So to clarify I was not really talking about managing large datasets but really doing that and also run it in real time with some adjustments of course but without rewriting the whole thing.

"amicus Plato sed magis amica Veritas"

EspressoLover


Total Posts: 364
Joined: Jan 2015
 
Posted: 2016-02-19 05:30
Why not Haskell? It's blazing fast, easily hooks into C, and the degree of abstraction allows for rapid prototyping in research. Downsides are the learning curve and lack of the great numeric library you get with R/Matlab/Numpy.

Good questions outrank easy answers. -Paul Samuelson

rickyvic


Total Posts: 164
Joined: Jul 2013
 
Posted: 2016-02-21 19:06
Thank you another one to add to the queue....

"amicus Plato sed magis amica Veritas"

rickyvic


Total Posts: 164
Joined: Jul 2013
 
Posted: 2016-02-22 13:57
Rashomon: I thought the Pandas/Pytables<->hdf5 thing was kind of half baked. There have been other things over the years, but I can't remember any of their names either.

More on this, hdf5-pytables can be used in-memory I am gonna try that and see how it goes. There is a lot of easy functionality compared to talking to the api directly (I do that in matlab still struggling with it).


"amicus Plato sed magis amica Veritas"

rickyvic


Total Posts: 164
Joined: Jul 2013
 
Posted: 2016-03-06 15:33
Any thoughts on Julia? It seems to be interesting also it can be natively integrated with C and python.

"amicus Plato sed magis amica Veritas"

Hansi


Total Posts: 303
Joined: Mar 2010
 
Posted: 2016-03-06 16:00
>Any thoughts on Julia?

Too early days. Give it 3-4 years to work out the kinks.

rickyvic


Total Posts: 164
Joined: Jul 2013
 
Posted: 2016-03-07 12:30
You are right, it looks so good though....

"amicus Plato sed magis amica Veritas"

rickyvic


Total Posts: 164
Joined: Jul 2013
 
Posted: 2016-03-14 16:04
Completely off topic but kind of related to the objective if you like. Matlab C compiler works decently well these days. Some major changes are necessary in the code (no variable size arrays otherwise is slow) but you can really compile the whole application in C/C++, including the parfor loops (I have not tried it yet).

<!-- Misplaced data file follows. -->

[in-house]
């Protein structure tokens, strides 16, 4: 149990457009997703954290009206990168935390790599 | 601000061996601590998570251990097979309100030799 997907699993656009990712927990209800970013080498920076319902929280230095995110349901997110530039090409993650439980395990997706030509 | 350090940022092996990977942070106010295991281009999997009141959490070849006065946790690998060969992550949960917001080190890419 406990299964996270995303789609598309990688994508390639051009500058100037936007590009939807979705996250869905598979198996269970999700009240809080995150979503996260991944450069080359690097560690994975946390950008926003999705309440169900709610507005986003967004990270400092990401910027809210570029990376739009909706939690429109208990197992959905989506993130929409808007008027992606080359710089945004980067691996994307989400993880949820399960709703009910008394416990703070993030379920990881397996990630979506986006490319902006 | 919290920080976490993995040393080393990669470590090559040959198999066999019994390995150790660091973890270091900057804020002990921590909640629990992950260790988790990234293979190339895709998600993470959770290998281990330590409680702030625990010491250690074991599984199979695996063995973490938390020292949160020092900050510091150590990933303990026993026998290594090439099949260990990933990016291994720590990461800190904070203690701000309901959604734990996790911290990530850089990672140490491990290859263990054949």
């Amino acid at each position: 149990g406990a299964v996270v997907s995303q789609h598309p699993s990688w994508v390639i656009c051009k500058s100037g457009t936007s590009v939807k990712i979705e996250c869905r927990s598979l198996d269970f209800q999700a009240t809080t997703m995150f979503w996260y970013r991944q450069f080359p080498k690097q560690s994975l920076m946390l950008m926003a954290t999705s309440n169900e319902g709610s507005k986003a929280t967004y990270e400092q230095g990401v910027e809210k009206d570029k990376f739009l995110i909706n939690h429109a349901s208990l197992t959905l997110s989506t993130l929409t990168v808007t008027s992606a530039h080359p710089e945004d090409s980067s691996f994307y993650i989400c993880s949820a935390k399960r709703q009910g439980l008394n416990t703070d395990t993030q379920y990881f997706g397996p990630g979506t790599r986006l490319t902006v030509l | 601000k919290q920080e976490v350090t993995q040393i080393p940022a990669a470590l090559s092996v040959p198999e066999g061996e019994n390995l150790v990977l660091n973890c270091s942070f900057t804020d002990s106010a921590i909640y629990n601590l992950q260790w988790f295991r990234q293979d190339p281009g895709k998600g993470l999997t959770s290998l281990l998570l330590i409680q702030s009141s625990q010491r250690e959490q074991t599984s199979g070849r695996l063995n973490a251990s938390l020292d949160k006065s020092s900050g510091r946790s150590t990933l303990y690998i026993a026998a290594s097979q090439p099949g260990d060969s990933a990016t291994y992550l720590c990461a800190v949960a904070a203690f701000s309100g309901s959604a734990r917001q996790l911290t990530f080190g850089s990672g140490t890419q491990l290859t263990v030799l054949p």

Then you can call it from a C++ main program.

Someone good in C++ will see the upside I think.


"amicus Plato sed magis amica Veritas"

EspressoLover


Total Posts: 364
Joined: Jan 2015
 
Posted: 2016-03-14 20:09
Yeah, but then you have to use Matlab, which is, by far, the worst of the major numerical languages. Not to mention the licensing headaches if you want to cluster anything.

Good questions outrank easy answers. -Paul Samuelson

rickyvic


Total Posts: 164
Joined: Jul 2013
 
Posted: 2016-03-15 21:49
Mhh matlab is quite straightforward and neat imo.
Yeah licensing headaches are a major issue, reason why a lot of shops are leaving it. But once it is coded in C you can run it everywhere.

Before the issue was that because it was a narrow subset that can be handled by the coder, there was no real advantage.

I guess this can be done in Cython too and no headaches?

"amicus Plato sed magis amica Veritas"

rickyvic


Total Posts: 164
Joined: Jul 2013
 
Posted: 2016-07-08 11:22
http://news.efinancialcareers.com/uk-en/246387/boost-your-salary-by-learning-the-julia-programming-language/

"amicus Plato sed magis amica Veritas"

Hansi


Total Posts: 303
Joined: Mar 2010
 
Posted: 2016-07-09 13:01
Still haven't met anyone using it for anything other than trying it out or small personal hoppy type stuff but it's definitely going into interesting directions (comments are more interesting than the article):
https://matloff.wordpress.com/2016/07/06/latest-on-the-julia-language-vs-r/

Also: https://www.youtube.com/user/JuliaLanguage/videos